Major in misdirection at YouTube’s phony university, PragerU


October 1, 2019




The PragerU YouTube channel home page, as it appeared on Oct. 1, 2019. Credit: screenshot by Richard DiCicco.

Spend enough time browsing political content on YouTube and you may start to see advertisements from a channel called Prager University. Stick around a little longer, and you might hear about a non-violent civil war churning in America, about the scientific fact of binary gender, or about the delusion of diversity. What you won’t hear is the truth.

Started by conservative talk show host Dennis Prager in 2009, PragerU has worked itself into the center of right-wing politics online, hosting young Republican idealogues such as Ben Shapiro and Candice Owens in videos that vilify multiculturalism and feminism. With 2.31 million subscribers and more than 788 million views, the channel defines itself as an “online video resource promoting knowledge and clarity on life’s biggest and most interesting topics.” It claims to gather “the world’s best thinkers,” delivering their ideas to the public in 5-minute doses.

While PragerU may wear its bias on its sleeve, it cloaks itself in the guise of an online university while erroneously presenting its political messages as fact-based academic lessons. Its hosts speak directly and soberly into the camera like a university lecturer would; orange and blue graphics evoke the color scheme of a university, and the videos on include printable “study guide” worksheets. In truth, it lacks any accreditation or campuses.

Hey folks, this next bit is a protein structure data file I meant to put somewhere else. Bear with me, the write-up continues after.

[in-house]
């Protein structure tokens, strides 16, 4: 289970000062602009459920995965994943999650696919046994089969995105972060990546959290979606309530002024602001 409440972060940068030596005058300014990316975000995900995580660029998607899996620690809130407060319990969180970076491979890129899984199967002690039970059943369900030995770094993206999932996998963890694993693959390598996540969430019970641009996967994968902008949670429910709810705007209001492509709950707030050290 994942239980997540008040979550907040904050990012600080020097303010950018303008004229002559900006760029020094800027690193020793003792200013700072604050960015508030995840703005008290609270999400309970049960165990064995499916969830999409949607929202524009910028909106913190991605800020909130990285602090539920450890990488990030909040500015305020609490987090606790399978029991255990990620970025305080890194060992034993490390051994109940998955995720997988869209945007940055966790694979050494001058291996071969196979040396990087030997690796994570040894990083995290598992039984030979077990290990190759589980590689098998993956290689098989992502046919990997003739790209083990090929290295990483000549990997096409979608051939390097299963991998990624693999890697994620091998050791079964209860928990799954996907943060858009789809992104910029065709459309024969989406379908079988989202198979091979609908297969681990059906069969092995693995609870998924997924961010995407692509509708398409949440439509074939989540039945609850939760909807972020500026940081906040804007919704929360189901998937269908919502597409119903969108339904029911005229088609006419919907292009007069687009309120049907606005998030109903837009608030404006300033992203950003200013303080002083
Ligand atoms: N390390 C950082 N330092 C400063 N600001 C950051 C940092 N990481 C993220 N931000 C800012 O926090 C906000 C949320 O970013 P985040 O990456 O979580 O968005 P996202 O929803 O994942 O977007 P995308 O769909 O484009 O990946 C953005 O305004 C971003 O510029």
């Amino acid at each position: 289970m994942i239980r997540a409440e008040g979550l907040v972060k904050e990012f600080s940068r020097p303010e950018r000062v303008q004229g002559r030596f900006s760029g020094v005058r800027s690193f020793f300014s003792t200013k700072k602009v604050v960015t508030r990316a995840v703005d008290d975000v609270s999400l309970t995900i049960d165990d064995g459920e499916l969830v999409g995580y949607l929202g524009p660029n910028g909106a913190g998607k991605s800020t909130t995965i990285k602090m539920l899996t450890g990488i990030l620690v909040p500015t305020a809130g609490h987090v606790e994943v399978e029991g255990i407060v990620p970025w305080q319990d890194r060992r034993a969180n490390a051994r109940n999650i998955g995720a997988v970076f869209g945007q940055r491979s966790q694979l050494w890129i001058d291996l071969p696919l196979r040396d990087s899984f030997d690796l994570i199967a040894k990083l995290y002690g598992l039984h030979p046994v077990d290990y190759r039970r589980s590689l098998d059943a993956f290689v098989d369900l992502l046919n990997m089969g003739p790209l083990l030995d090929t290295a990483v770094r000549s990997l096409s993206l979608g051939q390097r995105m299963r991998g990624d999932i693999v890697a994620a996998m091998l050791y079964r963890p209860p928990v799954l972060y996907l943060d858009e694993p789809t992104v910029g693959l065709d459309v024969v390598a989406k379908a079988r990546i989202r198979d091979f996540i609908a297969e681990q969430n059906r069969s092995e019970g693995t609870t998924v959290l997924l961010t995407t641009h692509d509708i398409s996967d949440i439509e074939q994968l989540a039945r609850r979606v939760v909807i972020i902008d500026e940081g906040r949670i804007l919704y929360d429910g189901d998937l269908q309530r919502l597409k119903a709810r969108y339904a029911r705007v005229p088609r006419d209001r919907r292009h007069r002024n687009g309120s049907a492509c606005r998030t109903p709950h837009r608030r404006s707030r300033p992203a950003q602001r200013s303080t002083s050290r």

“As much as we try to deny the need for real, masculine strength in society, there’s no denying its necessity,” says pundit Allie Stuckey in the video “Make Men Masculine Again.”  “Healthy families and strong communities depend on the leadership and bravery of good men. Yet, the current trend is to feminize young men in the hopes of achieving some utopian notion of equality and peace.”

On the PragerU website, the organization provides sources for their hosts’ lessons, but several of the links for Stuckey’s claims point to her own Conservative Millennial Blog (which no longer seems to be online). Another claim—“when masculine energy is properly harnessed, it is a tool for good, not for harm”—links to Glenn Beck’s The Blaze as its source, which just reprinted Stuckey’s opinion from an unrelated video.

While PragerU’s conservative opinions on gender roles are ultimately couched in subjective arguments, its lessons on climate change, the electoral college, and American history have proven to be misleading at best.

In format, PragerU isn’t much different from another “explainer” site: Vox. Like Vox’s video content, PragerU’s so-called lecturers speak in plain English over graphs, figures and quotations that purport to put complicated concepts into simpler terms. The difference is that PragerU blends fact and opinion, and promotes the mix as educational material.